Hagerstown, on the Hagerstown turnpike, falling back, however, to Jones' Cross-Roads, near which point the brigade threw up works, in anticipation of a general engagement with the enemy, On the 14th instant, my command held the advance in pursuit of the enemy's rear guard, capturing some 50 prisoners, and giving up the pursuit near Falling Waters. From this place the First Brigade, with the balance of the division, moved by rapid marches to Harper's Ferry, W. Va., halting for supplies a few days on the southern side of Maryland Heights, near Sandy Hook, and crossing the Potomac on the 18th. Shortly after crossing the river, in the same day, I received an order to report to the surgeon-in-chief of the general hospital in Philadelphia, and I immediately turned the command over to Lieutenant-Colonel McFarlane, One hundred and forty-eighth Pennsylvania Volunteers. Up to this time, after leaving Gettysburg, the brigade met with no loss whatever in killed or wounded. Respectfully,
H. BOYD McKEEN,
Colonel, Commanding First Brigade.
Major JOHN HANCOCK, A. A. G., First Division, Second Army Corps.
No. 79. Report of Major Richard E. Cross, Fifth New Hampshire Infantry.
CAMP NEAR HARPER'S FERRY, W. VA.,
July 16, 1863.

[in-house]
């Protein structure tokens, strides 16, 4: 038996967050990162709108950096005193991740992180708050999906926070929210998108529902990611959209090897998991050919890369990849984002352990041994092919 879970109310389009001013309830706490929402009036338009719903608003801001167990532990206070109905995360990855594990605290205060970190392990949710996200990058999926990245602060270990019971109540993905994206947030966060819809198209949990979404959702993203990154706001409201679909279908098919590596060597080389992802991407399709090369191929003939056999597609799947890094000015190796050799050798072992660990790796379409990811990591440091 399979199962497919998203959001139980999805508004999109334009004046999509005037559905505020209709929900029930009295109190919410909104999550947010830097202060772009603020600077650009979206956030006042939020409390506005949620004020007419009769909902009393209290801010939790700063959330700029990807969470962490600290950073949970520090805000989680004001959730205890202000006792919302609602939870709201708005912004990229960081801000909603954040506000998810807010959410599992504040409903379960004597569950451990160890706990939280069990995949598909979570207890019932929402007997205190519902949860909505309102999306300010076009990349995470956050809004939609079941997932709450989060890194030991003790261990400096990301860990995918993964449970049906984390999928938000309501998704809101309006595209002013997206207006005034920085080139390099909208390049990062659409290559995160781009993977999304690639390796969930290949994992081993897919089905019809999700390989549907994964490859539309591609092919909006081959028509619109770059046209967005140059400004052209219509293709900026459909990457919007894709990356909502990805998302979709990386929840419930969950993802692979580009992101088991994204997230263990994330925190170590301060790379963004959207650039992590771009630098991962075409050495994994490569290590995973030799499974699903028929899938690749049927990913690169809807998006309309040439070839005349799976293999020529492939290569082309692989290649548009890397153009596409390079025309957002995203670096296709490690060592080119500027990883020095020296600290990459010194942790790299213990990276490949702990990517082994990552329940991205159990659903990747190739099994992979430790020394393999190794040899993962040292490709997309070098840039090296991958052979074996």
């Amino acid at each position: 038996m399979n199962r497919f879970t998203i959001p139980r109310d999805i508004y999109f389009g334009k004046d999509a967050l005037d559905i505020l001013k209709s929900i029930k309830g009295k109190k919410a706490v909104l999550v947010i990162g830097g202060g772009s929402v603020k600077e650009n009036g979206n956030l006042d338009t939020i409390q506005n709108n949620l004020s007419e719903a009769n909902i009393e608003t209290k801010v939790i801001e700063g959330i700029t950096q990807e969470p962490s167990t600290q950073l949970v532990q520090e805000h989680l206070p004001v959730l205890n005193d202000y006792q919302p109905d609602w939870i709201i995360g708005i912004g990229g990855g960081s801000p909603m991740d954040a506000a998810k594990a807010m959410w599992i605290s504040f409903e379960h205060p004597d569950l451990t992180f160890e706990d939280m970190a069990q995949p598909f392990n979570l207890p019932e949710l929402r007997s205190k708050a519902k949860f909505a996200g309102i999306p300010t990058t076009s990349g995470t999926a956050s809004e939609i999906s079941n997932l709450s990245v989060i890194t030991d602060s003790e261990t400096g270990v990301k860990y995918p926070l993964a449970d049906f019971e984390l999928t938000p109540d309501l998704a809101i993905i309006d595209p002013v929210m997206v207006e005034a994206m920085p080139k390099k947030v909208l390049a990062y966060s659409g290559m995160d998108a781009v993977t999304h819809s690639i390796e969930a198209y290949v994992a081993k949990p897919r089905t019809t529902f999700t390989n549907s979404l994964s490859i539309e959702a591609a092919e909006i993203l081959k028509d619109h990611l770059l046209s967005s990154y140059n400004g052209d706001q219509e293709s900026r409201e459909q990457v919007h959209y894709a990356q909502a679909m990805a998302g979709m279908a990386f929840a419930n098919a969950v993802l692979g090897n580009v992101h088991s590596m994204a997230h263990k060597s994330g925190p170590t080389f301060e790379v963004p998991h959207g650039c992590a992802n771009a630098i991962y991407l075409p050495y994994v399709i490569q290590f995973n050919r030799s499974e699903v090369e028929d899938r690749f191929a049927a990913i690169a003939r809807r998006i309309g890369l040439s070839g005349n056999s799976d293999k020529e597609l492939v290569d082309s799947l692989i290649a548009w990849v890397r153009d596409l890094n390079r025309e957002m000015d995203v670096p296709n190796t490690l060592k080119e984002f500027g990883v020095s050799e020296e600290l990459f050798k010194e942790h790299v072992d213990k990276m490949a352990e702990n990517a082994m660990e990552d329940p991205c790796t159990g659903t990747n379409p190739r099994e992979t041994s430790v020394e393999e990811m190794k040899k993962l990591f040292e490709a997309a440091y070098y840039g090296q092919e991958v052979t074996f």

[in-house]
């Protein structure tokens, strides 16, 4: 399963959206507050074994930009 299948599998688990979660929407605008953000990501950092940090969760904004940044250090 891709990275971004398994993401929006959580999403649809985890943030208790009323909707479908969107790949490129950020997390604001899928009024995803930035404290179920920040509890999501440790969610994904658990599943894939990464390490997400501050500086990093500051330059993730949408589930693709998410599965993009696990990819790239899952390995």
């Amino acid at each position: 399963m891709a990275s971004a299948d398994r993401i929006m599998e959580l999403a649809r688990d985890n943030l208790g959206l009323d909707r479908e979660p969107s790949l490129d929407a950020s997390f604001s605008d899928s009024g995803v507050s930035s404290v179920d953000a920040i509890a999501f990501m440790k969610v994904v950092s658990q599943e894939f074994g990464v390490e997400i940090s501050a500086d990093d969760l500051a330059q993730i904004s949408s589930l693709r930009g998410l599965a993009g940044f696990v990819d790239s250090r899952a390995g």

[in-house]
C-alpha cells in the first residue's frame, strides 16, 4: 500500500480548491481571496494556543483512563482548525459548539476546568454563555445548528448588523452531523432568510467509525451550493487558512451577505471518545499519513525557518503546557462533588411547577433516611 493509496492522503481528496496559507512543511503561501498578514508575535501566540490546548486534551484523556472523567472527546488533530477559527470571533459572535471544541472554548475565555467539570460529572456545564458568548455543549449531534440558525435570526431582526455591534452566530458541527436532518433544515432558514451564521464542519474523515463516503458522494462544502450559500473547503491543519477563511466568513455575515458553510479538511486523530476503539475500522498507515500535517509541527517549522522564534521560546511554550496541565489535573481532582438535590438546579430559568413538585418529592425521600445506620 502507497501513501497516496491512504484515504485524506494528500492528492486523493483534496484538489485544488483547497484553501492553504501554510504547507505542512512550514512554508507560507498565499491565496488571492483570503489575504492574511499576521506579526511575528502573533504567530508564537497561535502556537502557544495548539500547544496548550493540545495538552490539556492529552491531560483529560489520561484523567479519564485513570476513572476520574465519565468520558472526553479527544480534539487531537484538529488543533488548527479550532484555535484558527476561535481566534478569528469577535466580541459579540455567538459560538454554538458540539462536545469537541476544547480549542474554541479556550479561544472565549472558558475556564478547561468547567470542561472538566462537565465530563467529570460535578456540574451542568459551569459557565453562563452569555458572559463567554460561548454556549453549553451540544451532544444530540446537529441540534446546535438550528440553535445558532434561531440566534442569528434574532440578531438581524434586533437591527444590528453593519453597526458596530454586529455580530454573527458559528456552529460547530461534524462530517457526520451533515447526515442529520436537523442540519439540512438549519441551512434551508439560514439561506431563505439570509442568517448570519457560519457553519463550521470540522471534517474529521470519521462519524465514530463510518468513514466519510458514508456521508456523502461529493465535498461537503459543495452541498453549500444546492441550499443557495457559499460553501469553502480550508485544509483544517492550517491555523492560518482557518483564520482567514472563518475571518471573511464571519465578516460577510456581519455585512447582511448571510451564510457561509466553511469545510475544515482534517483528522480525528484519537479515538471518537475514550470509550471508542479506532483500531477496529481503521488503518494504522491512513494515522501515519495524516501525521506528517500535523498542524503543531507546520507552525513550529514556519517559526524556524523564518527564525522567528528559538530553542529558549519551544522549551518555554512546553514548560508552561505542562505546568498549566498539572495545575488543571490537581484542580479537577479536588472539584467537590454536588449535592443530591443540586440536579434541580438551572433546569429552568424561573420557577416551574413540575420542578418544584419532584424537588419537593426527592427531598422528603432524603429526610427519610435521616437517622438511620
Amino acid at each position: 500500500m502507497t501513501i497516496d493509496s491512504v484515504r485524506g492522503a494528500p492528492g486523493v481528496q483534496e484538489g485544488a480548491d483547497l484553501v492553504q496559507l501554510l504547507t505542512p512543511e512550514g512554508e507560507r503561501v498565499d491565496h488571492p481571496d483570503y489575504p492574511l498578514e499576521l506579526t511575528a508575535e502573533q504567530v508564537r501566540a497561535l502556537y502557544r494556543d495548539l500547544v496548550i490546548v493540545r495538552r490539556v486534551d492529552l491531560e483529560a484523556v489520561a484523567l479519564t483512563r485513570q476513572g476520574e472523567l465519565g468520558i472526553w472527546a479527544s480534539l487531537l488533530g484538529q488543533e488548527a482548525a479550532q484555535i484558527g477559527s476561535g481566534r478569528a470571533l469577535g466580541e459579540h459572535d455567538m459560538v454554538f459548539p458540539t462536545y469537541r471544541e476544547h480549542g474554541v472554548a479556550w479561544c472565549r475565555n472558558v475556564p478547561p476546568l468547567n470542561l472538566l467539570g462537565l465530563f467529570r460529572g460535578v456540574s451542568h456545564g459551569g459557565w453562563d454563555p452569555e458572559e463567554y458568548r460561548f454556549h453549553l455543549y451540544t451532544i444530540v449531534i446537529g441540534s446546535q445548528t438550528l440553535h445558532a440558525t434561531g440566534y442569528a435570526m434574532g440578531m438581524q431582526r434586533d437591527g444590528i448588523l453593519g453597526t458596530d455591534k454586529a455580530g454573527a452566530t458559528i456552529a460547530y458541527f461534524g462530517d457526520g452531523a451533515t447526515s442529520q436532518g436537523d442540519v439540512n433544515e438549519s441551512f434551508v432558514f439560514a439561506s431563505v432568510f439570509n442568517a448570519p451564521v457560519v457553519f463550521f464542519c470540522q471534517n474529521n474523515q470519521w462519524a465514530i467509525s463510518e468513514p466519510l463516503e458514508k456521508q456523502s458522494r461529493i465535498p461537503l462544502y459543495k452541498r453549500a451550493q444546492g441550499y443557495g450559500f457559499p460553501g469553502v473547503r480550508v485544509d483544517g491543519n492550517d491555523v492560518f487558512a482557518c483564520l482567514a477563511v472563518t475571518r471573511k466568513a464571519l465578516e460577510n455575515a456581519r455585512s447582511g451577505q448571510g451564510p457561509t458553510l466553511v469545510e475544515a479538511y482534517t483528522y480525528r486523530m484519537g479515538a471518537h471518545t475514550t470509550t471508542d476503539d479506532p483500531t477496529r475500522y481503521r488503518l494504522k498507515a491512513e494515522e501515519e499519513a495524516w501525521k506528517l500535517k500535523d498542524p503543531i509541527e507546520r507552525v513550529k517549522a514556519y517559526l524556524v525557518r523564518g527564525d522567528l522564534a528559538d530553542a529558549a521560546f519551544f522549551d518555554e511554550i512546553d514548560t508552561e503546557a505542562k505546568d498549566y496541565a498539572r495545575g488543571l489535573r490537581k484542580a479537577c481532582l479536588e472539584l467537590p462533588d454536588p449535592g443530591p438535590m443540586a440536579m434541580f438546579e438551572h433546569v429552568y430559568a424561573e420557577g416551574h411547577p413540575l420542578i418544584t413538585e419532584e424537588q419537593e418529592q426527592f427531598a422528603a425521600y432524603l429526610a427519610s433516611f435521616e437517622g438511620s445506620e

COLONEL: I have the honor to transmit the following report of the part taken by the Fifth New Hampshire Volunteers in the actions of July 2 and 3, and the pursuit of the 14th instant: The regiment went into action, July 2 with 14 commissioned officers and 165 men; were under a heavy fire for two hours, every officer and man doing his duty. At the end of that time. having expended all of our ammunition, we were relieved by the Fifth Army Corps. The regiment fell back, firing in good order. The loss of the regiment was 1 commissioned officer killed and 4 wounded; 25 enlisted men killed and 49 wounded. On the morning of the 3rd instant, the regiment occupied the same ground which it held on the morning of the 2d. The forenoon was spent in throwing up intrenchments, which proved of great benefit to the regiment, as the enemy opened a tremendous cannonade on our line at about 2 p. m. During all this heavy fire we lost but 1 man, who was killed on the picket line. On the 14th instant, the regiment was attached to Colonel Brooke's brigade and acted as skirmisher, following up the enemy to within a short distance of Falling Waters, capturing some 50 prisoners, all of whom were turned over to the provost guard. During all the fourteen days of fighting, marching, and skirmishing, the regiment has behaved in the most gallant and satisfactory manner, enduring all their hardships without a murmur. Among the officers who particularly distinguished themselves on July 2, I would mention the names of Captain J. S. Ricker, Company